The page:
This week's blog looks at the cycling craze that took off in Horsham using a range of images from our collections.
The nation is currently gripped by cycling, with the sport given a new boost by government funding, so we thought we would look back to 160 years ago when the country was wrapped up in a similar cycling fever. The relics of that passion, creativity and daring are on display in Horsham District Council’s Horsham Museum & Art Gallery. As the museum is temporarily closed, thus, our extensive collection of bicycles is not accessible to the public; we have included a number of pictures to illustrate the article.
In the heart of ancient Sussex is one of the country’s best displays of sheer enthusiasm and practical inventiveness to combat the problems of cycling; from bumpy roads, lack of chains, carrying bulky parcels, to extra-long and short legs, not to mention the bulky woollen clothing (there was no Lycra back then). No matter what the problem, Victorian inventors tried to solve them. Their ingenious efforts make a fascinating display for 21st century cycling and non-cycling visitors.
So how do you solve a problem of bumpy roads with no tarmac? Simple, you put a row of springs around the wheel! How do you carry bulky goods on your bike with ease? If you are Horsham born architect and inventor Edward Burstow, you create an iconic Horsham bike, the Pentacycle. The Pentacycle, also known as the Hen & Chickens, was a 5-wheel bike (one large wheel and four outriders) bedecked with large baskets. A delight for local postal workers and the public, the Pentacycle was unfortunately a design dead end.
To match the creativity of bike designs manufacturers often came up with interesting names for them. Some, like the Pentacycle, drew on Classics, as every self-respecting cyclist knew Greek or Latin. However, the Crypto Bantam bicycle, designed around 1893, sounds more like a strange chicken than a bike. This cycle, along with the unusually named Velocipede and the Ordinary, as well as the popular Bone Shaker and Penny Farthing, are amongst the bikes on display at Horsham Museum & Art Gallery.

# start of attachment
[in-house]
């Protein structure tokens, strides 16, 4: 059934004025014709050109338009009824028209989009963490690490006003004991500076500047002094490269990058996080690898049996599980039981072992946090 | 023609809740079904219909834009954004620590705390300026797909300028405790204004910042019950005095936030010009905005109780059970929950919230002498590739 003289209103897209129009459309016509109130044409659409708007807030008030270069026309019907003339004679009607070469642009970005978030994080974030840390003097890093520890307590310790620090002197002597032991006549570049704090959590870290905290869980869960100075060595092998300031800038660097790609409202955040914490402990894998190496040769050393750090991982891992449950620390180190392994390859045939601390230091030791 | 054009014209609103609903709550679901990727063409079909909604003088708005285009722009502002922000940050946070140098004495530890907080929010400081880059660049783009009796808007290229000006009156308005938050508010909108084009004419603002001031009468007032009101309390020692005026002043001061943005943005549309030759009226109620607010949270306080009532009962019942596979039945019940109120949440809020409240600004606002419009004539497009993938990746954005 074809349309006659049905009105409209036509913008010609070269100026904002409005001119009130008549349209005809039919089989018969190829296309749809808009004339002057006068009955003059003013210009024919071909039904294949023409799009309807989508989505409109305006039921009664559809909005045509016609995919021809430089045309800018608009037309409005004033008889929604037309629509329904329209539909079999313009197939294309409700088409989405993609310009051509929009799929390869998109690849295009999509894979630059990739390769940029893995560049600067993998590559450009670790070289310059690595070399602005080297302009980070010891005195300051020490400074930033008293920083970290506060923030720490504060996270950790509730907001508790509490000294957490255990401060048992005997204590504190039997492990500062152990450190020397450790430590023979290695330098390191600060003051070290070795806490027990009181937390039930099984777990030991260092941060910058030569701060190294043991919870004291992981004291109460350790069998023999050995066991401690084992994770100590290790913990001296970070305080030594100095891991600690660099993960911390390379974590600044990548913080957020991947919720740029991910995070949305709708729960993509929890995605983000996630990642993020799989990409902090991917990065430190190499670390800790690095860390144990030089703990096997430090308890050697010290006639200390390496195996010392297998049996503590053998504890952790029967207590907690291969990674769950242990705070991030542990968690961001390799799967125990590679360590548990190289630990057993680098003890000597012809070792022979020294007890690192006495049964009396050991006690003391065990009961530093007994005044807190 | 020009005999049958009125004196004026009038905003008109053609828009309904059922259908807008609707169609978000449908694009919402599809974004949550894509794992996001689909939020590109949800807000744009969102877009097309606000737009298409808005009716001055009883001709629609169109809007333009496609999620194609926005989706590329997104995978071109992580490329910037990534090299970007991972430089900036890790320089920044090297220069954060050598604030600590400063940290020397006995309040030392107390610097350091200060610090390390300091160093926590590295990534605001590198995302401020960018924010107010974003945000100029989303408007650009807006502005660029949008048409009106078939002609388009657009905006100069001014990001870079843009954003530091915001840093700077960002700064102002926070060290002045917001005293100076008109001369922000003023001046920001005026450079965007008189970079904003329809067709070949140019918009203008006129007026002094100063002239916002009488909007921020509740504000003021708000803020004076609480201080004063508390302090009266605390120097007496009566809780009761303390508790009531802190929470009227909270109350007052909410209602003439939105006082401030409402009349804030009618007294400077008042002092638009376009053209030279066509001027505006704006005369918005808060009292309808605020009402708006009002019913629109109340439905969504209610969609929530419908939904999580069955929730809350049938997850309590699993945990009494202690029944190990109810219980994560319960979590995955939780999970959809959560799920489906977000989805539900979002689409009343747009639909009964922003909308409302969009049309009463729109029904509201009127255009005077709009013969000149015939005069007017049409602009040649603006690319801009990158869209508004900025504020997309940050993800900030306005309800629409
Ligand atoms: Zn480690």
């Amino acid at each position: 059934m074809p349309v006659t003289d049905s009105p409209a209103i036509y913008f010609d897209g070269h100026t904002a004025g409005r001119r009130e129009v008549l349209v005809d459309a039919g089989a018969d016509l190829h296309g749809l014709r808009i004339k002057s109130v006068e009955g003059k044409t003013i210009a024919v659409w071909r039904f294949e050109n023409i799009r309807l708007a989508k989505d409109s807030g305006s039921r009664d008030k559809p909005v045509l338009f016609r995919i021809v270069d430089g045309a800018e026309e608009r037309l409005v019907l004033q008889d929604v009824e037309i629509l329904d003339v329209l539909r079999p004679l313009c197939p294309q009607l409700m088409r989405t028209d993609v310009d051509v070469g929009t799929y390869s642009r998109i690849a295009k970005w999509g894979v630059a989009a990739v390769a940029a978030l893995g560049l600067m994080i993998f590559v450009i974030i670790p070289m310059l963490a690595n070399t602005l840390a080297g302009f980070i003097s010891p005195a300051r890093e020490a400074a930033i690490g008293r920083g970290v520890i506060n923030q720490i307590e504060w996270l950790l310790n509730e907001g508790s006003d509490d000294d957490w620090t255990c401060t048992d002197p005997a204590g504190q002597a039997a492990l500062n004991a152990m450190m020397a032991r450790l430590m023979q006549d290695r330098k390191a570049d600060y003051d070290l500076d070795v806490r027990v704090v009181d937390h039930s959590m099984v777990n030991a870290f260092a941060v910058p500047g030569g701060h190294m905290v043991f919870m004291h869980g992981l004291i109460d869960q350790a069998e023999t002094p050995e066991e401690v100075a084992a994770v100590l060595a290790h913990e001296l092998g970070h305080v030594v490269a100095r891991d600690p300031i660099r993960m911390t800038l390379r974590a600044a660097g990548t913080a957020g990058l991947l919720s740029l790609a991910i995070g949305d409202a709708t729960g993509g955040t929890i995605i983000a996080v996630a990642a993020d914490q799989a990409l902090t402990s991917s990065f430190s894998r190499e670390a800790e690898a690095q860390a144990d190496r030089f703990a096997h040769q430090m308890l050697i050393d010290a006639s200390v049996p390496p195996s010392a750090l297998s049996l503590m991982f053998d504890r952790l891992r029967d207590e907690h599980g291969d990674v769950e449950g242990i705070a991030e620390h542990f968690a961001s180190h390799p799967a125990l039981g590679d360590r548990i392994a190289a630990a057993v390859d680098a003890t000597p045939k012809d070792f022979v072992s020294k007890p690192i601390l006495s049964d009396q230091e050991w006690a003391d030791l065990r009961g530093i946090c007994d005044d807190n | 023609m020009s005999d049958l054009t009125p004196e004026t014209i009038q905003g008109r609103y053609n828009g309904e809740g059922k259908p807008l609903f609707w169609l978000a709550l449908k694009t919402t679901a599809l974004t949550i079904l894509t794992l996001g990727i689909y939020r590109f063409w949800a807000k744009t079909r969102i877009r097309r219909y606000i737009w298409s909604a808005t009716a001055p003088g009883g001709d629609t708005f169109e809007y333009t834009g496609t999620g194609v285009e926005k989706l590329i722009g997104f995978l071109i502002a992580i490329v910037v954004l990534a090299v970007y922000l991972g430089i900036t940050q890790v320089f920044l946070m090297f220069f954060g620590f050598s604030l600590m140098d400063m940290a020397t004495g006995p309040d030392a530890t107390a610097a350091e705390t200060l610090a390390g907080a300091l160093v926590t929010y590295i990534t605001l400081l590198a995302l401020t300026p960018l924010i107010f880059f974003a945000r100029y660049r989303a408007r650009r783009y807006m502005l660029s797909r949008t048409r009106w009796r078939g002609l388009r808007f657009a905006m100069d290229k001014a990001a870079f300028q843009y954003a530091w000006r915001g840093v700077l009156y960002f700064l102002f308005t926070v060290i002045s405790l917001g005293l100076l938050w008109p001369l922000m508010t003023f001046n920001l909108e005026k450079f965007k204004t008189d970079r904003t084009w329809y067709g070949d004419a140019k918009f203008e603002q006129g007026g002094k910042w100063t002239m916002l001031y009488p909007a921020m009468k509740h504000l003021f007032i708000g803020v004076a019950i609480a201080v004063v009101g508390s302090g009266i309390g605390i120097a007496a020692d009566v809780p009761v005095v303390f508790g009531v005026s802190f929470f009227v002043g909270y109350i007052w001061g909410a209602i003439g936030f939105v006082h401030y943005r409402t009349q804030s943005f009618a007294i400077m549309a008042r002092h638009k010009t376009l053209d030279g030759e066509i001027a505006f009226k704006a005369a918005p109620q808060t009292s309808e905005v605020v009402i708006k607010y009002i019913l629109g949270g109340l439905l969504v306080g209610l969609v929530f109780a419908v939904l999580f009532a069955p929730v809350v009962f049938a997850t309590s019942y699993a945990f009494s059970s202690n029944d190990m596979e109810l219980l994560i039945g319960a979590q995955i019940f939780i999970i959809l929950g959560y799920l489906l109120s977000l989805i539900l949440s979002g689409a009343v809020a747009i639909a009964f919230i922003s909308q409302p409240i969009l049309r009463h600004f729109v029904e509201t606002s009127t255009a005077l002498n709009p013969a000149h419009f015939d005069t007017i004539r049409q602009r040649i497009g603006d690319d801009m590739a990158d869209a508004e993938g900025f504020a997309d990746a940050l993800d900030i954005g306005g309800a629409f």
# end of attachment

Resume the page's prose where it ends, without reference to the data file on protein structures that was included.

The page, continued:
For those that were less athletic, but equally keen to get out and about, the Victorians had the Bath Chair. The tricycle was created for those slightly more mobile, and on display is the fantastic Trudge model from 1885. The Trudge was originally designed to be a side-saddle cycle for women. After all women used the side-saddle for horses so why not on the bike? The tricycles proved to be a great success as they allowed mobility for the more sedate person.
The museum also has contemporary accounts of the reaction to developments in cycling. The September 1869 issue of the Albery Journal saw the editor comment on something he had seen growing in popularity in Horsham, the cycling craze. This comment might have been born out by what the editor saw in Crawley in August of that year. The event took place in a meadow in Crawley on 31 August. An estimated 3,000 to 5,000 spectators watched the main event of the day, a walking race. The novelty event was a two-mile velocipede race, 6 on bicycles, one on a tricycle that broke soon after it started. Prudames from Horsham was in third place towards the end of the race when he “capsized”, enabling his business partner to take the 3rd place.
The novelty of the sport was such that they had no terminology for accidents, so adopted terminology from other sports such as boating. However, what concerned the paper was not the race, but the bad management of the railways when the Horsham train arrived half an hour late leading to a crush on the train and total disregard for 1st or 2nd class passengers:
“Velocipedes, bicycles, and tricycles, are very popular in this neighbourhood just now. They are, we understand, being tested by the rural post messengers, with a view to their ultimate introduction for the benefit of those hard-worked and poorly paid servants of the Queen. A large number of boys and young men are constantly practicing in the neighbourhood of North-street and Carfax on these new-fangled riding machines, which are let out to them by the hour by enterprising tradesmen. The movements of these would-be velocipedists are watched by many spectators, who, as is natural, find amusement in the accidents and over-turnings which, it seems, are the penalty all beginners have to pay….no fault can surely be found with them for choosing to spend their money this way, especially as they afford so much innocent amusement to lookers-on.” The editor then goes on to hope that the young men would show such “pluck and perseverance” in face of “rebuffs, difficulties, and ridicule, in the attaining of other objects equally worthy and not less profitable”
Within 30 years the motor car would be the new craze. Yet that did not stop one publisher producing a large, fully illustrated weekly magazine, similar in style to Country Life called The Cycling World Illustrated. The Museum fortunately has the first 26 issues. It is a wonderful window on to the fashion for cycling. Attached are some of its many illustrations.
Published: 07 Aug 2020